Friday, October 18, 2013

A shower, my thighs and Ahimsa #365Yoga

Levi rockin' the Scorpion Pose
A guy rocking Scorpion Pose (Photo credit: FabulousTerrah)
Yesterday, after I finished Insanity Cardio Recovery (a.k.a. the "slow, painful death of my thighs" workout), I was thinking about whether or not a painful workout went against the "nonharming" principle of yoga. I was standing in the shower at the time, and I was also wondering how a non-cardio workout could have made me sweat so much, so don't expect anything too deep and philosophical here.

Ahimsa, usually translated as nonharming or nonviolence, is the first of the Yamas in Patanjali's Yoga Sutras. The Yamas teach us how to control our personal conduct when dealing with others. In its simplest terms, the principle of Ahimsa asks us to not hurt anyone. But, if it's part of the code of ethics for dealing with others, does it allow us to hurt ourselves?

I've heard yoga teachers point out Ahimsa as the reason we shouldn't push too hard during an asana practice. "Show compassion for yourself!" "There's no pain in yoga!" "Stay within your edge!" I've said these things myself. They are yoga teacher language for "Please don't get hurt in my class." I have to wonder, however, how the guy rocking Vrischikasana never pushed past his edge while learning how to get there. And if he was sore for awhile, like I was when I was regularly working on scorpion pose, did he feel un-yogi-like because he wasn't gentle with his body?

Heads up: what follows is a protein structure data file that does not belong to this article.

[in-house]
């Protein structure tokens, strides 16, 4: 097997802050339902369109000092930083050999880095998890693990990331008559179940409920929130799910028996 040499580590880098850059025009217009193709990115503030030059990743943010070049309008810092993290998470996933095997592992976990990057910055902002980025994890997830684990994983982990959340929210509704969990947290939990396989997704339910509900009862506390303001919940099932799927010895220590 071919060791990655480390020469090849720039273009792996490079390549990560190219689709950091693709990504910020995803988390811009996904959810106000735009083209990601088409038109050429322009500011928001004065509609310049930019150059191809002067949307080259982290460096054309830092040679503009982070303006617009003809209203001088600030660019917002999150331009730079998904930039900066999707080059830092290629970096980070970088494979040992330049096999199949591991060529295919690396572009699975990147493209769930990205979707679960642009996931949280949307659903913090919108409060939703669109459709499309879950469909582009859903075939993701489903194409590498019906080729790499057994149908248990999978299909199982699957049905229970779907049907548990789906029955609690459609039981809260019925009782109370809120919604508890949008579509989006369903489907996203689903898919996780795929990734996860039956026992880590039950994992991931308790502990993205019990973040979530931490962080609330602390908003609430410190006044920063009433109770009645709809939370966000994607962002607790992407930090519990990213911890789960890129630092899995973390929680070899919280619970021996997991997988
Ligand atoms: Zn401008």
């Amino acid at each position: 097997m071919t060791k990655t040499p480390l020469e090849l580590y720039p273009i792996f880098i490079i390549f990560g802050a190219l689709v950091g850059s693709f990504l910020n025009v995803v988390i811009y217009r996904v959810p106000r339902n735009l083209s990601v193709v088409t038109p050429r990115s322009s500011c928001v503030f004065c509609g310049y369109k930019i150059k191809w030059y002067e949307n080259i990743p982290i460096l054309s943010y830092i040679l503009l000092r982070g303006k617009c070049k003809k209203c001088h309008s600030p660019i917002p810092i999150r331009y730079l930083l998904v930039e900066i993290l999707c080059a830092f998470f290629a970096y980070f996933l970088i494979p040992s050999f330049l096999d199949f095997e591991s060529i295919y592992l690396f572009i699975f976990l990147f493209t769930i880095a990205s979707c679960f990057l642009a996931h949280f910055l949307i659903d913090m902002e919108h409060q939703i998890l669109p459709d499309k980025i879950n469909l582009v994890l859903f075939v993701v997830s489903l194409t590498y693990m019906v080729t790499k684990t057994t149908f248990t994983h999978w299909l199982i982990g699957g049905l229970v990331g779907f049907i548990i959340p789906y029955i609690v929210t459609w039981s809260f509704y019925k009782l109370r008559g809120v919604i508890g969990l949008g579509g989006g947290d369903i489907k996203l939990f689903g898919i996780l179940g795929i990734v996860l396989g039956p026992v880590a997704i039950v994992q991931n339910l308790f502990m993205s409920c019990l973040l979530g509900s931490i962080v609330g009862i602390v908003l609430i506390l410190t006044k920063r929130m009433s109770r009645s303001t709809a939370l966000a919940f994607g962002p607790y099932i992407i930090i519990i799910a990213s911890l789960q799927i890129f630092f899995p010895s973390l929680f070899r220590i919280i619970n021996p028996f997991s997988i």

My thighs disagree, but I think using Ahimsa as an excuse not to take reasonable risks with my body takes something away from the Yamas, which are supposed to remind me that it's not, in fact, all about me. The violence we're supposed to be avoiding isn't muscle aches from a good workout, it's the harm we do when we think we're separate from everyone else. It's the pain that we cause whenever we allow differences in race, gender, nationality, religion, living conditions, etc., to create an "otherness" in our thinking. It's the rips in the web of existence that we create every time we come from a place of fear rather than openness.

I'm not advocating recklessness in yoga classes or home practices. We should always practice safely and with intention and awareness, to avoid injuries. I just think we do a disservice to Patanjali when we claim Ahimsa while we're dropping into child's pose but forget to talk about the much deeper commitment nonviolence requires when we step off our mats. After all, Patanjali probably never saw a forearm balance. I know he never checked out Insanity.

Yes, there are awesome yoga teachers out there digging into the Yamas in their classes, but they weren't in the shower with me. It was just me and my thighs, and, Ahimsa or not, we've got another workout tomorrow.




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